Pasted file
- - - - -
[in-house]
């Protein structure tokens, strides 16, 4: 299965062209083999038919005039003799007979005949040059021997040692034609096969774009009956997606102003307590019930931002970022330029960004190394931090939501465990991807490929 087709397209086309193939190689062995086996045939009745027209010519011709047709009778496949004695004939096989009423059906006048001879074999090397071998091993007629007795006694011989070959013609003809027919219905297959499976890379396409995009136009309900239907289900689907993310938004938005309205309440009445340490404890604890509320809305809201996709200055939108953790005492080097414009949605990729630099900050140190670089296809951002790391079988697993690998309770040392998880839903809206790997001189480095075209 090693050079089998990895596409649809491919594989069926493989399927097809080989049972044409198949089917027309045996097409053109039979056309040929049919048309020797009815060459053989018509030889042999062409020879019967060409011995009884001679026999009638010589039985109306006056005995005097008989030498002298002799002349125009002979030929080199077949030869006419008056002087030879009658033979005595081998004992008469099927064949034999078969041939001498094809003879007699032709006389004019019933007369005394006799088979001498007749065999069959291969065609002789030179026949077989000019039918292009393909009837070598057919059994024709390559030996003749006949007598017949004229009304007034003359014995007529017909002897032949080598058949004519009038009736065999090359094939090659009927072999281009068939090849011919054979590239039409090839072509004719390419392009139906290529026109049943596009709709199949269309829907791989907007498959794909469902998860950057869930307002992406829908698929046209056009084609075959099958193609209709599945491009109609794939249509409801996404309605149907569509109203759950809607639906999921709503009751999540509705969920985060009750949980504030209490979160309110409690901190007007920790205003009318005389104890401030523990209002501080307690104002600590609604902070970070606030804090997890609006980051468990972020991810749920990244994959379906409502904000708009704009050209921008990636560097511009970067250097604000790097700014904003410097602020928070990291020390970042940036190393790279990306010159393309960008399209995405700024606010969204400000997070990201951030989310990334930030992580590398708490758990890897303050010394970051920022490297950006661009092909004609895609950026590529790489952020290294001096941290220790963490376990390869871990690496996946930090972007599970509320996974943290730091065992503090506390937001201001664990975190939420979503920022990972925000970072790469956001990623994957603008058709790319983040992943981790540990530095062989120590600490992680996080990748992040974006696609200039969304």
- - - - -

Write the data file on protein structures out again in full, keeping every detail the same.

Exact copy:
[in-house]
């Protein structure tokens, strides 16, 4: 299965062209083999038919005039003799007979005949040059021997040692034609096969774009009956997606102003307590019930931002970022330029960004190394931090939501465990991807490929 087709397209086309193939190689062995086996045939009745027209010519011709047709009778496949004695004939096989009423059906006048001879074999090397071998091993007629007795006694011989070959013609003809027919219905297959499976890379396409995009136009309900239907289900689907993310938004938005309205309440009445340490404890604890509320809305809201996709200055939108953790005492080097414009949605990729630099900050140190670089296809951002790391079988697993690998309770040392998880839903809206790997001189480095075209 090693050079089998990895596409649809491919594989069926493989399927097809080989049972044409198949089917027309045996097409053109039979056309040929049919048309020797009815060459053989018509030889042999062409020879019967060409011995009884001679026999009638010589039985109306006056005995005097008989030498002298002799002349125009002979030929080199077949030869006419008056002087030879009658033979005595081998004992008469099927064949034999078969041939001498094809003879007699032709006389004019019933007369005394006799088979001498007749065999069959291969065609002789030179026949077989000019039918292009393909009837070598057919059994024709390559030996003749006949007598017949004229009304007034003359014995007529017909002897032949080598058949004519009038009736065999090359094939090659009927072999281009068939090849011919054979590239039409090839072509004719390419392009139906290529026109049943596009709709199949269309829907791989907007498959794909469902998860950057869930307002992406829908698929046209056009084609075959099958193609209709599945491009109609794939249509409801996404309605149907569509109203759950809607639906999921709503009751999540509705969920985060009750949980504030209490979160309110409690901190007007920790205003009318005389104890401030523990209002501080307690104002600590609604902070970070606030804090997890609006980051468990972020991810749920990244994959379906409502904000708009704009050209921008990636560097511009970067250097604000790097700014904003410097602020928070990291020390970042940036190393790279990306010159393309960008399209995405700024606010969204400000997070990201951030989310990334930030992580590398708490758990890897303050010394970051920022490297950006661009092909004609895609950026590529790489952020290294001096941290220790963490376990390869871990690496996946930090972007599970509320996974943290730091065992503090506390937001201001664990975190939420979503920022990972925000970072790469956001990623994957603008058709790319983040992943981790540990530095062989120590600490992680996080990748992040974006696609200039969304």